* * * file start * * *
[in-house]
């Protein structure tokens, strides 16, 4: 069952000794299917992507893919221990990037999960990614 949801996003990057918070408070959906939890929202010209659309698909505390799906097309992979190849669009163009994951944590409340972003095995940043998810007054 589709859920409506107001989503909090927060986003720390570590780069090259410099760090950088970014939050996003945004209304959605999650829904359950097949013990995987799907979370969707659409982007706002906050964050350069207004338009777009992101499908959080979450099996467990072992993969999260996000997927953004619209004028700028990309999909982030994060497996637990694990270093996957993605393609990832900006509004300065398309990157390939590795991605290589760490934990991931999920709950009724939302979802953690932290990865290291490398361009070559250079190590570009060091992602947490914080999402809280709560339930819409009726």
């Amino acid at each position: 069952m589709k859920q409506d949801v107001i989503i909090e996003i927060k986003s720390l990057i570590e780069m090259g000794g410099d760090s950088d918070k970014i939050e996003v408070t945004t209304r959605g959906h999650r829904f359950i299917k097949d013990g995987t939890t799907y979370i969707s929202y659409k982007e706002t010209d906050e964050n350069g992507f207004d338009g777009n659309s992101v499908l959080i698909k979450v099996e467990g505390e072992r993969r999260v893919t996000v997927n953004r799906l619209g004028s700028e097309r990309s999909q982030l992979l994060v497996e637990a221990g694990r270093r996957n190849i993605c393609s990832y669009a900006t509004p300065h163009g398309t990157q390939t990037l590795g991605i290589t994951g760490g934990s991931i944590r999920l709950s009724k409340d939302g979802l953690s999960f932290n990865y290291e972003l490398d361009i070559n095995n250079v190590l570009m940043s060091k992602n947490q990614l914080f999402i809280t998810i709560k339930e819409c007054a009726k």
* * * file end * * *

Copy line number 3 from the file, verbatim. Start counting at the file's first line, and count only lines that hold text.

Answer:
């Amino acid at each position: 069952m589709k859920q409506d949801v107001i989503i909090e996003i927060k986003s720390l990057i570590e780069m090259g000794g410099d760090s950088d918070k970014i939050e996003v408070t945004t209304r959605g959906h999650r829904f359950i299917k097949d013990g995987t939890t799907y979370i969707s929202y659409k982007e706002t010209d906050e964050n350069g992507f207004d338009g777009n659309s992101v499908l959080i698909k979450v099996e467990g505390e072992r993969r999260v893919t996000v997927n953004r799906l619209g004028s700028e097309r990309s999909q982030l992979l994060v497996e637990a221990g694990r270093r996957n190849i993605c393609s990832y669009a900006t509004p300065h163009g398309t990157q390939t990037l590795g991605i290589t994951g760490g934990s991931i944590r999920l709950s009724k409340d939302g979802l953690s999960f932290n990865y290291e972003l490398d361009i070559n095995n250079v190590l570009m940043s060091k992602n947490q990614l914080f999402i809280t998810i709560k339930e819409c007054a009726k």